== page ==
Notas / Notes


First record of the elusive oceanic squid Thysanoteuthis rhombus Troschel, 1857 (Cephalopoda: Thysanoteuthidae) in the Catalan coast

Fernando Ángel Fernández-Álvarez1, Ana I. Colmenero2 & Claudio Barría3

1 Ryan Institute and School of Natural Sciences, National University of Ireland Galway, Galway, H91 TK33, Ireland
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2 Institut de Ciències del Mar, CSIC, Passeig Maritim de la Barceloneta 37–49, 08003 Barcelona, Spain
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3 Institut de Ciències del Mar, CSIC, Passeig Maritim de la Barceloneta 37–49, 08003 Barcelona Spain
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The diamondback squid Thysanoteuthis rhombus Troschel, 1857 is a large and elusive oceanic squid species. Here, we provide the first record of the species for the Catalan coast and integrate this finding in the current knowledge of the species in close areas.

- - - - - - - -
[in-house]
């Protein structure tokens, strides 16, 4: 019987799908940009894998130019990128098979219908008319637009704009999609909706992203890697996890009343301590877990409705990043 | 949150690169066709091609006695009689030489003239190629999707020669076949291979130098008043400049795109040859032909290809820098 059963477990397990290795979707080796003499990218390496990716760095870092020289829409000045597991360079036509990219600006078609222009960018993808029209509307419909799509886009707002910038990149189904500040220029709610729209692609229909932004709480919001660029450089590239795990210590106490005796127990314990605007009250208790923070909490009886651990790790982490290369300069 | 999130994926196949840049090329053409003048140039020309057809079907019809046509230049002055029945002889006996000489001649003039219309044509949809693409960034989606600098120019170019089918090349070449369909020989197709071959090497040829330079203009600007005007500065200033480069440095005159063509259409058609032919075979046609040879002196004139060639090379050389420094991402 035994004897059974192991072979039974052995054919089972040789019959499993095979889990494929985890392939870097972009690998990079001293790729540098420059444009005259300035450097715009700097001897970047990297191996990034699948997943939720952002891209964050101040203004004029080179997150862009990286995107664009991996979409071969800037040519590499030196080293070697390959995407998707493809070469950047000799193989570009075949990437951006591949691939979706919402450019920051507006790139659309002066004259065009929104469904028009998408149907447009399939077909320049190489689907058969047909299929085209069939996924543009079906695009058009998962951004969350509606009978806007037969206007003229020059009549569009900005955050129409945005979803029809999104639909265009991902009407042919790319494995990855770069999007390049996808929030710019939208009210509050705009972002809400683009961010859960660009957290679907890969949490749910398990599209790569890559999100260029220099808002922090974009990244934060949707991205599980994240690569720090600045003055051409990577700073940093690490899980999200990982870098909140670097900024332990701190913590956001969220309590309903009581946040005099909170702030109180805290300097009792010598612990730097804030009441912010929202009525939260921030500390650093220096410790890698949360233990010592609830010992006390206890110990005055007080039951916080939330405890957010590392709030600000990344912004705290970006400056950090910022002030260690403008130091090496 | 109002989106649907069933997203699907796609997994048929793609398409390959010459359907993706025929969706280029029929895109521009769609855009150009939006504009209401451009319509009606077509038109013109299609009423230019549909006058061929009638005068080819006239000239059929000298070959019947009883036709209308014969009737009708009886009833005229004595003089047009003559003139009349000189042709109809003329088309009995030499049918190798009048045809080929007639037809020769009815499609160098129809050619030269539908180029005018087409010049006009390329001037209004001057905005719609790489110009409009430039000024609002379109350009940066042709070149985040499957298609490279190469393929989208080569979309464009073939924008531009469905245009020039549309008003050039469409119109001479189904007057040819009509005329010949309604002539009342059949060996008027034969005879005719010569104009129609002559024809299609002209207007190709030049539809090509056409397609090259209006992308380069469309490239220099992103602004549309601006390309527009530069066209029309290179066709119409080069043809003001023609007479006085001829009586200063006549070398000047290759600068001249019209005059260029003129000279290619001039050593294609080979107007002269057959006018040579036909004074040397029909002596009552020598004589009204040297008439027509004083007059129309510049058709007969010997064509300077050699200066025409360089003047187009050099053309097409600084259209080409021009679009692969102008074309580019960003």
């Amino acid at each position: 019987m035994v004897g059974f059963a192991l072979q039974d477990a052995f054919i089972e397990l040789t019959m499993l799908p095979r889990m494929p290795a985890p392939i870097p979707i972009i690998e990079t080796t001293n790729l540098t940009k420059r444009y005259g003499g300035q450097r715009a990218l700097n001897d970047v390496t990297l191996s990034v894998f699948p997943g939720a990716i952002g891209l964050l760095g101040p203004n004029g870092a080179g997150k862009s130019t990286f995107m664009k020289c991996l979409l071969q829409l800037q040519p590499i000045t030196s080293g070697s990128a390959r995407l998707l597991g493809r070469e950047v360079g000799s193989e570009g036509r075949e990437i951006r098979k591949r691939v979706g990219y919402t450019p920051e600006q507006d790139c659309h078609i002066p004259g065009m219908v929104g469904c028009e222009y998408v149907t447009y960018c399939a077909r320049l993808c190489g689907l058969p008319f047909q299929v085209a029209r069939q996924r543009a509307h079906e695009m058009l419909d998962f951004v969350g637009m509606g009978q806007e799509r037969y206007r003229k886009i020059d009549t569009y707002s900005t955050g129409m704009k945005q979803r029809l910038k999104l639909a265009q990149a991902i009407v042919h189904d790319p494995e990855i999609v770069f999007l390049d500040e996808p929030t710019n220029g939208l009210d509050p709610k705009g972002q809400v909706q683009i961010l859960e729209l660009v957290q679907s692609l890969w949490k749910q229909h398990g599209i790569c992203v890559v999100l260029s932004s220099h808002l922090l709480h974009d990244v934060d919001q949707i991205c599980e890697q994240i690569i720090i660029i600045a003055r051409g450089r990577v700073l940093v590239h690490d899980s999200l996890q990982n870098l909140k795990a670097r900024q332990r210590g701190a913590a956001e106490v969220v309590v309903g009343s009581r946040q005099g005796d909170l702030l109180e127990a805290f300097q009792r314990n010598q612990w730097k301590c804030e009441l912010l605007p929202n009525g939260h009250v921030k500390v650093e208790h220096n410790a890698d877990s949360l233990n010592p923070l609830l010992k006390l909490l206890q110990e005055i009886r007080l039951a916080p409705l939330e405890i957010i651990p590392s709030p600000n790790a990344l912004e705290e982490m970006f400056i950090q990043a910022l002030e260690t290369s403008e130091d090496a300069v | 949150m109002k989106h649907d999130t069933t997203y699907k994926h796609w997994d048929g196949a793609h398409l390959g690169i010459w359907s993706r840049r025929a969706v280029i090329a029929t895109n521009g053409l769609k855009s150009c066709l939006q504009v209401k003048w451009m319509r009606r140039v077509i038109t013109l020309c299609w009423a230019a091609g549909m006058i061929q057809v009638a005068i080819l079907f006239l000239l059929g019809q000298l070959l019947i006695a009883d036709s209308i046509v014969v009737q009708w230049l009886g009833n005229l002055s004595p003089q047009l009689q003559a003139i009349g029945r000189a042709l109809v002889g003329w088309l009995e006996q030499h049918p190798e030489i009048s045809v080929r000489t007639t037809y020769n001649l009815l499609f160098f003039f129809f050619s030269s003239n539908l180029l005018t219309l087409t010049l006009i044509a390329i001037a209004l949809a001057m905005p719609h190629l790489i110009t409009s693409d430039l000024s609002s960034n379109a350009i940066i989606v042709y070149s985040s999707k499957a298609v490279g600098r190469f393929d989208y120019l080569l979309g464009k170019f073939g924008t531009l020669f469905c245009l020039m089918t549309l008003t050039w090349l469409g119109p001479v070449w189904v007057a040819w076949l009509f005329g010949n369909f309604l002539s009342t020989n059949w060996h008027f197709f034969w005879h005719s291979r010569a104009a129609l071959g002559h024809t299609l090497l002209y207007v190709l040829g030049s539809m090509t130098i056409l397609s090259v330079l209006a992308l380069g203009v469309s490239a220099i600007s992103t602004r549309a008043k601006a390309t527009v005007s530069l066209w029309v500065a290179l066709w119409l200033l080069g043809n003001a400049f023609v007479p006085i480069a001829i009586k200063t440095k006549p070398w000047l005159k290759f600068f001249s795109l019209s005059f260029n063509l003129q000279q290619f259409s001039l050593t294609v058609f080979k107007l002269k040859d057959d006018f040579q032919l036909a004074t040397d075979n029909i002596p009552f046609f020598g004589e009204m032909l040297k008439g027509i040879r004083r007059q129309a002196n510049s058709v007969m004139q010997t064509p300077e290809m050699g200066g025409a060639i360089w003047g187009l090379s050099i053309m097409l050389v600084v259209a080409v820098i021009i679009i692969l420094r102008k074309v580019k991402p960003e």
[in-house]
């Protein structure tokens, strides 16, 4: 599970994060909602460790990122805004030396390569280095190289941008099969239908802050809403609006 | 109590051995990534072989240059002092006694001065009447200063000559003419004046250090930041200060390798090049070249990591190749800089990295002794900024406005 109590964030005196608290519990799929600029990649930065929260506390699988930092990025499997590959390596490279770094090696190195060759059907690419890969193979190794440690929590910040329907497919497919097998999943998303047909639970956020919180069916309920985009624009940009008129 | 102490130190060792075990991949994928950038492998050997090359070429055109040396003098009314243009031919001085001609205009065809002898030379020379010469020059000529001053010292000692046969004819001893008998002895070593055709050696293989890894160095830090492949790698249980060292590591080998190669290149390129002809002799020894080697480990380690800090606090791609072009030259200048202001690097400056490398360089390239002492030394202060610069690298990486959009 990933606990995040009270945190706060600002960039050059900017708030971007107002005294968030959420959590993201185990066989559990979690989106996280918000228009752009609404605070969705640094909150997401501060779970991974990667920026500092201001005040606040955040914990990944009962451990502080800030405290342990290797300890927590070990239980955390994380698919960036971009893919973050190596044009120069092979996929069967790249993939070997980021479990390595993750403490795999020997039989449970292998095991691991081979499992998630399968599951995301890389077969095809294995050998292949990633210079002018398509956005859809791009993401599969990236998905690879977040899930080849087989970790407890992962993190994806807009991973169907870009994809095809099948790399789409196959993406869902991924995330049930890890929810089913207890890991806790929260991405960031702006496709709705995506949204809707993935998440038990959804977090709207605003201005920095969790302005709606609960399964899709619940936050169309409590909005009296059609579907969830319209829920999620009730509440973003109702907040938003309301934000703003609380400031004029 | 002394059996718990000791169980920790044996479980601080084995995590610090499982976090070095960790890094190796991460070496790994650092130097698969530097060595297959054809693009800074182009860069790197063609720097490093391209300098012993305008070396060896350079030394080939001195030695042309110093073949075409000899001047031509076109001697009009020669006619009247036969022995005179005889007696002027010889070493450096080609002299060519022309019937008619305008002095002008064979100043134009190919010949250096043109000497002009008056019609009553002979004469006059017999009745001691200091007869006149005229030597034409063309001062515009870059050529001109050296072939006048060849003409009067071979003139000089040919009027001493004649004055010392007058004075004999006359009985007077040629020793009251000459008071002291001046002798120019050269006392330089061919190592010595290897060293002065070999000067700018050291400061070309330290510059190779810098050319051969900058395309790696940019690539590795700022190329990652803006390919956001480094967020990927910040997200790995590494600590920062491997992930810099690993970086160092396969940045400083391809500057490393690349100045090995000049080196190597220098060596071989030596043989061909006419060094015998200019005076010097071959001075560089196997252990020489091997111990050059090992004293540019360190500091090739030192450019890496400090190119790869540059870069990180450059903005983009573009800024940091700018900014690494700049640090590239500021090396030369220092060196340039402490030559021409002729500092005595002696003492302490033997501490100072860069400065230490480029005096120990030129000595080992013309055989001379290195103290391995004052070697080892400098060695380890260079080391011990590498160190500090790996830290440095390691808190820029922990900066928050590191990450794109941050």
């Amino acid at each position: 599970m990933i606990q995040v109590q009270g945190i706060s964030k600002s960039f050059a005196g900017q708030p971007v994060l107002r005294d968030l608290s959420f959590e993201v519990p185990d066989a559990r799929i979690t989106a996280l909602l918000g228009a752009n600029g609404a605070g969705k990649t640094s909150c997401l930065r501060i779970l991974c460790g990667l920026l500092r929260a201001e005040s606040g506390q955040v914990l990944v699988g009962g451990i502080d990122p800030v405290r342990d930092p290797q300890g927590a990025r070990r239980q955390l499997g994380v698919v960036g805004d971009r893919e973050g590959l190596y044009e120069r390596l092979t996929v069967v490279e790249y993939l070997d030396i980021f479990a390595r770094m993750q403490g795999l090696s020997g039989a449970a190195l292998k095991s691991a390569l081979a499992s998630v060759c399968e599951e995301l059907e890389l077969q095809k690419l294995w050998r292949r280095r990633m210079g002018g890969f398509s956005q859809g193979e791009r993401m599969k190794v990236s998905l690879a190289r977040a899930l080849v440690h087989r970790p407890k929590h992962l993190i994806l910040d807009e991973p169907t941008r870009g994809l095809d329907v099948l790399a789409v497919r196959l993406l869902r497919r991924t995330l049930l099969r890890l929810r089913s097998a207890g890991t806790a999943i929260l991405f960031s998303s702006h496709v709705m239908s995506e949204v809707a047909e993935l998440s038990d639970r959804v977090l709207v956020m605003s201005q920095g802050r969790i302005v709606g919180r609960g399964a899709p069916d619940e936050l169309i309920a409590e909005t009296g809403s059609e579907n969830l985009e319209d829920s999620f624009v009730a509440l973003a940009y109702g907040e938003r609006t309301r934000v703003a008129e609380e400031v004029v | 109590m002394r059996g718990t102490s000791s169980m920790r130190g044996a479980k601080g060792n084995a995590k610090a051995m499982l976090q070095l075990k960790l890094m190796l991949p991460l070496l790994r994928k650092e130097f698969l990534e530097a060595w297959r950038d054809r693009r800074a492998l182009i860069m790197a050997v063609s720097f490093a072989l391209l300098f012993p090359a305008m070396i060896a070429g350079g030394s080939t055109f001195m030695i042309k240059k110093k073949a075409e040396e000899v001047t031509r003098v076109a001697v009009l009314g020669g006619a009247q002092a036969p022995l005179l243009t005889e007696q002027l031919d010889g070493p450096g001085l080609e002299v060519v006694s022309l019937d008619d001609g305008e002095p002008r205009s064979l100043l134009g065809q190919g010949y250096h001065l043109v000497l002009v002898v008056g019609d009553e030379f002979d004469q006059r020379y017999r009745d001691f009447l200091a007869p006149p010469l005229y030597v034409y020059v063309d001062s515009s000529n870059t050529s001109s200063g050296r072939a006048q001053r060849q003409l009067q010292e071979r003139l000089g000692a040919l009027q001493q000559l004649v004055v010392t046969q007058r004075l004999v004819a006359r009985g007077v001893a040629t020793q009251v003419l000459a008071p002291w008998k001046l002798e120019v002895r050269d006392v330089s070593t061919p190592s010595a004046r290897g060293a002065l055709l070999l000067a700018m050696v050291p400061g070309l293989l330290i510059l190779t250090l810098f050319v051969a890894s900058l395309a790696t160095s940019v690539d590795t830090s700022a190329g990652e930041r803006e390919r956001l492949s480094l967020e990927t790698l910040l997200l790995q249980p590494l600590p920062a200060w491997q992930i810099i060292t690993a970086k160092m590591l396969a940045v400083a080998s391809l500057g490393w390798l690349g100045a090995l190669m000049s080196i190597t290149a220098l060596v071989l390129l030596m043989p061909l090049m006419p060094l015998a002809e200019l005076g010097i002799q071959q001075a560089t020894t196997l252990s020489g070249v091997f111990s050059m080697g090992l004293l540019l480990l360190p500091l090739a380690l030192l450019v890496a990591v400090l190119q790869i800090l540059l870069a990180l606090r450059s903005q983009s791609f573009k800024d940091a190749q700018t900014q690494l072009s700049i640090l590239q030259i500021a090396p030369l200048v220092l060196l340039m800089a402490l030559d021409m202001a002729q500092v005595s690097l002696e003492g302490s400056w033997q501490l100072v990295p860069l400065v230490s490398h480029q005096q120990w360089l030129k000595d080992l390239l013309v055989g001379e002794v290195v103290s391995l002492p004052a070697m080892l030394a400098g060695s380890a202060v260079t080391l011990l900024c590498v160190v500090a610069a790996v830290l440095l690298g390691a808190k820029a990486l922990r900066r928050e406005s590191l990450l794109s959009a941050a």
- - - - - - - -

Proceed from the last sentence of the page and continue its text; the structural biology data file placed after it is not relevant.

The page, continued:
Keywords: Mediterranean Sea; Cephalopoda; Oegopsida; Thysanoteuthidae; first record.



Primera cita del elusivo calamar oceánico Thysanoteuthis rhombus Troschel, 1857 (Cephalopoda: Thysanoteuthidae) en la costa catalana

El chipirón volantín (Thysanoteuthis rhombus Troschel, 1857) es una especie de calamar oceánico grande y elusivo. En este trabajo se proporciona el primer registro de la especie para la costa catalana y se discute en el contexto de registros de la especie en zonas cercanas.

Palabras clave: Mar Mediterráneo; Cephalopoda; Oegopsida; Thysanoteuthidae; primera cita.


Recibido/Received: 13/04/2020; Aceptado/Accepted: 23/07/2020; Publicado en línea/Published online: 07/04/2021

Citation / Cómo citar este artículo: Fernández-Álvarez, F. A., Colmenero, A. I. & Barría, C. 2021. First record of the elusive oceanic squid Thysanoteuthis rhombus Troschel, 1857 (Cephalopoda: Thysanoteuthidae) in the Catalan coast. Graellsia, 77(1): e122.